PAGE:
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Sexual anatomy is also often presented as only about genitals because sexual anatomy presentations tend to privilege reproduction above pleasure and cultural thinking about sexuality often isn’t very holistic or sophisticated.
Let’s face it: we also live in a world where it’s considered a lot more socially acceptable to frame sexual anatomy as reproductive than as the parts that can bring us sexual pleasure.
For those with a vagina, estrogens influence vaginal lubrication and elasticity of vulvovaginal tissues.
pleasure, even if you were touched in a way or in a place which many people find pleasurable.
It's also the brain that sends and receives signals regarding blood pressure, heart rate, body temperature and how we breathe: all huge parts of sexual function, experience and response.
Not everyone’s brain works the same way -- not by a serious long shot -- and sometimes wires can get crossed.
You may have been told one thing by a doctor, but we think the best way to find out what’s possible is to explore on your own.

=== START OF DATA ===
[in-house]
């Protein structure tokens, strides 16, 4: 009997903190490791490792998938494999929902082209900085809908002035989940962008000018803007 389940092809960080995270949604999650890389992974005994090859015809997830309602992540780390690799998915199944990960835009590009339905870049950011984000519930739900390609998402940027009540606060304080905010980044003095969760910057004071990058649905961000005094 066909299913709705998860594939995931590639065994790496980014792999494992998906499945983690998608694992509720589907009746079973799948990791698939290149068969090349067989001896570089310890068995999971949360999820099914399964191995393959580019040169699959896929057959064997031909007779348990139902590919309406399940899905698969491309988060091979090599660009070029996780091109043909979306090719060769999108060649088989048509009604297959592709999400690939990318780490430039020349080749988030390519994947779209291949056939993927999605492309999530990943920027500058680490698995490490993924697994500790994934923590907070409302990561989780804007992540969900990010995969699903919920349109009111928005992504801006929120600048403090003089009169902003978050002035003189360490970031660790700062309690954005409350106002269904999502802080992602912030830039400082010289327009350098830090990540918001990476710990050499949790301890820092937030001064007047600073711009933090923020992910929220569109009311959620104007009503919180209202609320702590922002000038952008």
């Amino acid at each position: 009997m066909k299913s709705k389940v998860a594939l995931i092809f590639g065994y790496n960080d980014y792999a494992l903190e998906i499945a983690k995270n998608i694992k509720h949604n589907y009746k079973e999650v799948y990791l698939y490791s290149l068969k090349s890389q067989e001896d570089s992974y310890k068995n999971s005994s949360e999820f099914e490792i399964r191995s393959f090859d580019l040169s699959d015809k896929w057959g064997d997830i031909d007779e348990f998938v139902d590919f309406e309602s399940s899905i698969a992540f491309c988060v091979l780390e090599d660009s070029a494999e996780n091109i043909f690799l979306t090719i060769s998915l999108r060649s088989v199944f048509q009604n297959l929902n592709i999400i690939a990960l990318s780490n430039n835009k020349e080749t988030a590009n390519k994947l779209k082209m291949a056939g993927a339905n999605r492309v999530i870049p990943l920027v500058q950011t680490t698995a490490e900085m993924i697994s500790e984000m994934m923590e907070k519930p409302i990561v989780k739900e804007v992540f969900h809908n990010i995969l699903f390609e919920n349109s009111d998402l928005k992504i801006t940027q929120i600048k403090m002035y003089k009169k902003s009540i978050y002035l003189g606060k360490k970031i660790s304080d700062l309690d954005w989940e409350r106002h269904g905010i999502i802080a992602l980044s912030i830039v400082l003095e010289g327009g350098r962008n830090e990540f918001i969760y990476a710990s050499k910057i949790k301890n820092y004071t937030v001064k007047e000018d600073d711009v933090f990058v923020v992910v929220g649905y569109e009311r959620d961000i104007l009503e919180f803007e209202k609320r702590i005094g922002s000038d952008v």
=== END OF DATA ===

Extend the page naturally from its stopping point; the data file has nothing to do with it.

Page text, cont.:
Our most important sexual organs when it comes to pleasure are not only usually different than we think, but operate far less independently than we assume or have been told.This -- and the fact that orgasm is more about the brain and nervous system than body parts where physical stimulation that might be part of why we have an orgasm occurs -- is one reason why classifying orgasms like "vaginal orgasm" or "clitoral orgasm" is problematic.Ultimately, when it comes to orgasm (as well as most of sexual pleasure), if we want to attach it to one body part, the only correct term would be "brain orgasm," since that’s where orgasm, like so much of sexuality, happens most.Sexuality is physical and sensory, but also chemical, emotional (yes, even for anyone who says sex isn’t at all emotional for them), psychological, intellectual, social, cultural and multi-sensory. It’s not just what we feel if we touch ourselves or someone else touches us a certain way and how the brain influences those sensations, but all we think and feel about it, including messages others have given us, all our previous sexual experiences and experiences which may have influenced our sexuality, our hopes and fears, our sexual fantasies or expectations, how we feel about who we’re with if and when we have sexual partners, how we feel about our sexual selves as a whole everything going on with us hormonally and physically when we are sexually stimulated – whether we’re aroused without any kind of touch, or if touch is also involved -- in any way.No matter what other parts of our bodies are part of what’s going on with us sexually our brain is our biggest, most important and most active sexual organ.